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You may not know where the Healing Transitions women’s campus is if you weren’t looking for it.

Located near Umstead Park in Raleigh, it’s easy to miss. But for so many in the Triangle, it serves as a safe haven.

Ten Blue Cross NCers recently visited Healing Transitions to get a full tour of the women’s campus and as volunteers to paint bedrooms.

Healing Transitions is a homeless shelter with a peer-run recovery program. Equipped with a detox center, Healing Transitions provides a caring and supportive environment where those suffering from substance abuse can safely detox and begin recovery with a 4-step program.

Blue Cross NC employees want to serve and they want to learn more. More than 50 people put themselves on a waitlist to volunteer. 

During the tour, volunteers met a special woman, Shannon.

Shannon’s story

Shannon has been living at Healing Transitions for the past 22 months through a long and, at times, difficult journey to recovery.

“Before I got here, I didn’t know anything about addiction as a disease,” she said. “I thought addiction was a moral issue, that I was a bad person.”

Participants leave notes about what they like most about themselves while going through recovery.

As alone as she felt in her addiction, once arriving at Healing Transitions, she knew there were others like her. “What got me and these women here might be different, but the pain we share through our addiction is very much the same. We have a strong sisterhood bond here.”

For those going through recovery, it can take several attempts. Shannon had a few setbacks during her journey but says Healing Transitions never turned her away, and at no cost to her.

Because at Healing Transitions, Shannon and her fellow participants receive everything they need: food, shelter, and clothing – for free.  “I have no bills. All I have to focus on is how to change me. I’m learning how to live and how to be that functioning member of society.”Participants in the program also receive basic medical care from doctors who volunteer their time twice a week for routine exams.

Healing Transitions has a partnership with Alliance Behavioral Health to help during medical hours.

There’s also an onsite case manager who helps with family reunification throughout the program. Family support is a large component of the program and is echoed throughout the four steps.

Shannon has learned real-life skills through the program. Because of the peer-run nature of the center, all participants have jobs: cleaning, cooking, planning and more.

“I had never worked before,” she said. “I was not used to a 14 hour day on my feet. There were a lot of things that I had never learned how to do: cook, prep food, or wash dishes even. That was all new and scary.”

She’s been sober for eight months – since October 29, 2017.

“I’ve been able to finally accomplish eight months of sobriety because this place never gave up on me, and if it had, I don’t think I would be alive.”

Once Shannon graduates from the program, she aspires to work as a detox monitor at Healing Transitions. She wants to sponsor women going through addiction recovery. “My experiences and my struggles were not for nothing, they now have a purpose now help others.”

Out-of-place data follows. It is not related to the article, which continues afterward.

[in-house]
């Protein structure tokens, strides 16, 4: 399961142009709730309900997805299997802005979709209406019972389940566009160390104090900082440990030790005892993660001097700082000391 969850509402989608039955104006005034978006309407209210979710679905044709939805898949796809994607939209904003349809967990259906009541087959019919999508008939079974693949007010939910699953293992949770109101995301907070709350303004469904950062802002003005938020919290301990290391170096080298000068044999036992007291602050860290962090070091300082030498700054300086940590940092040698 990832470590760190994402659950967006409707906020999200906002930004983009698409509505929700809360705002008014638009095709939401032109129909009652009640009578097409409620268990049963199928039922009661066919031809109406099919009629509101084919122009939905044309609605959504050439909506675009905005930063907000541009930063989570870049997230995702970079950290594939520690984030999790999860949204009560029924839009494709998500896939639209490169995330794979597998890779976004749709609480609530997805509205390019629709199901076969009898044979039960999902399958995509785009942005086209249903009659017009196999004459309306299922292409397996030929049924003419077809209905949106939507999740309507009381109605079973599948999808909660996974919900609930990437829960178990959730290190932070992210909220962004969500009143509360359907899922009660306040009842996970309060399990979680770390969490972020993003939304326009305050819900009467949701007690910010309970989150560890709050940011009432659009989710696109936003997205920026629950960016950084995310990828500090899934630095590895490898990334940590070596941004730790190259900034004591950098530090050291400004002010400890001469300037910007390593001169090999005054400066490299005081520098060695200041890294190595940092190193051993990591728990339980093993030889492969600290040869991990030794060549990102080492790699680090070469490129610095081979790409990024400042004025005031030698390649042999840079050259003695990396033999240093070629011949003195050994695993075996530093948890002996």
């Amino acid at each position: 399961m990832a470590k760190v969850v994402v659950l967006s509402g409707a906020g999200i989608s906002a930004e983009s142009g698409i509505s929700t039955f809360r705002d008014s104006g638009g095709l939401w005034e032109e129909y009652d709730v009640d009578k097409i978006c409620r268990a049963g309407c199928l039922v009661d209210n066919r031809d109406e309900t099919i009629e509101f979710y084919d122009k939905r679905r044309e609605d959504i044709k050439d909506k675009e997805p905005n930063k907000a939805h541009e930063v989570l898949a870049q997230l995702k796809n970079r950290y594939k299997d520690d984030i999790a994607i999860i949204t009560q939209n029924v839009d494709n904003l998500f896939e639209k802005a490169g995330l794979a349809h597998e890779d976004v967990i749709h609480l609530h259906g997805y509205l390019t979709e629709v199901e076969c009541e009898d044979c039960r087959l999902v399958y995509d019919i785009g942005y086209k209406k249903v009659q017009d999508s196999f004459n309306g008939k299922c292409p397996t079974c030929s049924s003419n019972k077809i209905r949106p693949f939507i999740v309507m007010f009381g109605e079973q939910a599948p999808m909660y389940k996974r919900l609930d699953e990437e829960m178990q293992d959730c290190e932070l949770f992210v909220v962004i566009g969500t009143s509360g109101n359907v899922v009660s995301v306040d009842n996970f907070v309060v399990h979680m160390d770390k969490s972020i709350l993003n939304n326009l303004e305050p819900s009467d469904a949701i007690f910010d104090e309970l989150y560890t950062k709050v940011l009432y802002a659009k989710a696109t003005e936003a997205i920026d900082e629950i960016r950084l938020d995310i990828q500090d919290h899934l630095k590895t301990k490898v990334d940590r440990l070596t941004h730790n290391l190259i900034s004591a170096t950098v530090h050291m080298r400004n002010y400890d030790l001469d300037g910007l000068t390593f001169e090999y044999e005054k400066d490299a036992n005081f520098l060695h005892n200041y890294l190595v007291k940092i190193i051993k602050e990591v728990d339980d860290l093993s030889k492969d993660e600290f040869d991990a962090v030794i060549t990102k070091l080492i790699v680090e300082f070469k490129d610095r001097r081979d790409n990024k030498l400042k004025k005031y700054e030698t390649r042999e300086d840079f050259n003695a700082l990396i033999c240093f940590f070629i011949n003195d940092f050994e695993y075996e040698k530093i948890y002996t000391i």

Thomas Hogshead, Volunteer Coordinator & Development Associate at Healing Transitions, is nearing 10 years in sustained recovery and has dedicated his career to the place that has changed his life.  

“The beauty of Healing Transitions is the fact that it’s a peer-run program. Those seeking recovery are able to interact with new, current and former participants,” he said.

“Support from the outside recovery community provides a foundation for individuals to flourish and grow while embarking on a remarkable journey,” said Thomas.

Over 70 percent of those who graduate the program are still in recovery one year later. 

Thomas says the increase in demand for recovery services has skyrocketed with the national opioid epidemic. 

“We do whatever it takes, even if that means using mats on the floor to accommodate all those needing services.” They do not turn anyone away. Although the program is free to participants, everything comes with a price tag.

It costs an estimated $37 per person per day to keep the lights on at both the women’s and men’s center. Financial contributions are key to the success of the program. Part of Thomas’ role is working closely with the Development Coordinator completing grant requests seeking funding from private and public sectors.

“Upon completion of the peer-run recovery program, participants are able to return as productive members of society having access to all the services they need,” said Thomas.

Thomas said that participants especially enjoy when members of the outside community support their efforts through volunteer engagements or visiting the campuses for meetings or meals. “People just want to feel valued and know that others care about them. Having a profound sense of hope is key to this organization.”

Thank you to the ten Blue Cross NC volunteers who opened themselves up to learn more about a powerful issue in our state. 

Samantha Poole

About Samantha Poole

Samantha Poole is a communications coordinator at Blue Cross NC. She enjoys sharing employee stories and news through a variety of internal channels.

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